Kodiak Island was our aim for this summer’s Alaskan voyage, so we’ve spent pretty much all of July here. About half that time has been spent in town for Seth to do his consulting work and for me to do my writing, and the other half we’ve spent sailing. It’s been great to have a chance to explore more of this beautiful place, especially as we only got a tiny taste of it (just 4 days) last year. Continue reading
Some publication news for the summer! In the June/July issue, Cruising World magazine came out with my feature article about our 2015 voyage to the Alaskan Arctic. As usual, it was good fun to see it in print, and now it’s online on Cruising World‘s site. Our partner ZEAL Optics is also sharing a taste of it on their blog here. Hope you enjoy!
Also this summer, Classic Boat magazine in the UK ran a piece I wrote about the historic steamboats of Lake Geneva in Switzerland. The article is also now online, here. These 100-year-old (and older) paddle-wheel boats still ply the lake throughout summer and fall, taking passengers from one city to another, or on dinner or lunch cruises. The boats have a long, varied history, including the assassination of Empress Elisabeth of Austria and use by spies in World War I. If any of my readers plan to visit Geneva, a ticket on one of these gems is only a few francs and well worth it!
We left the Inside Passage behind for our third Gulf of Alaska crossing on June 9, 2017 and had an easy passage except that first I, and then Seth, came down with some sort of flu. I think we may have caught it from a few people who were sick at Baranof Warm Springs. It didn’t manifest itself until the second day – the first day was very pleasant sailing with a moderate south swell and light south wind. We were sailing a close reach because the apparent wind was so much further forward (due to Celeste‘s speed) than the true wind. On the second day, the sailing was still good, with the wind up and down in strength but steady in direction from the south. By the afternoon, though, I had started to develop a headache and fever that persisted almost until we raised the islands off Prince William Sound. It was made rather worse on Day 3 by the wind dying but the swell increasing – a nauseating combination. Seth came down with the bad headache/fever as well on that day. Fortunately the sailing/motoring was easy, so we didn’t have to work too hard while we were ill. We both recovered on Day 4 and by evening we came into Prince William Sound and anchored a few hours later in a lovely, deserted spot on Knight Island. Continue reading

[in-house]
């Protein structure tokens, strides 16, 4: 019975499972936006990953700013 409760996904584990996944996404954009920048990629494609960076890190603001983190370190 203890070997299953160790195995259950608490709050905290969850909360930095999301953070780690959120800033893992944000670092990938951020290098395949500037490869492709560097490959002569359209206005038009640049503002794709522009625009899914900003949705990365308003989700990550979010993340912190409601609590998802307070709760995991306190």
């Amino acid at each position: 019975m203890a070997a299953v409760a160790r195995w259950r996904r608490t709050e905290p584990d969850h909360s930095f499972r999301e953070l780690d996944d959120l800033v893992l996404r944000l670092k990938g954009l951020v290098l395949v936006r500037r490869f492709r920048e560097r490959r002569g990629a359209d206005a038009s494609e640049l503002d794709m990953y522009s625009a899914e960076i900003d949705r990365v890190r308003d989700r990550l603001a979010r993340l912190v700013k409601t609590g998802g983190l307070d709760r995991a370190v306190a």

Last year on our way south through the Alaska Panhandle, we spotted our first American mink, the animal I’ve decided to make the subject of my fourth Critter Post.
Basic Facts: Continue reading
In my last post about this summer’s sailing (Back to Alaska), I mentioned that we were in Petersburg awaiting parts for our engine. Well, that ended up dragging on for over two weeks! We thought we’d have them in just a few days, but it turned out that they didn’t actually get shipped from the place we’d ordered them until 11 days after we’d placed the order!! Continue reading
Despite a paucity of images, I’ve decided to write about the caribou for Critter Post 3. Caribou are an integral part of life in the Arctic and we were lucky enough to see one on the shore of the Beaufort Sea on Alaska’s North Slope – quite the sight, the lone antlered creature on the vast tundra. He was too far away to photograph, so for Critter Post 3 we’ll have to content ourselves with a couple of images taken on our trip to Denali National Park in 2015. Continue reading
We saw our first black bear of the 2017 summer on the shore of Wrangell Narrows as we passed through on our way to Petersburg, Alaska. So I decided to make the American Black Bear the subject of Critter Post No. 2. (For those of you who didn’t see Critter Post 1, the inspiration for this series came from fellow blogger, sailor, and birder who writes a regular Bird Photography Challenge post on her site s/v Take It Easy.) Continue reading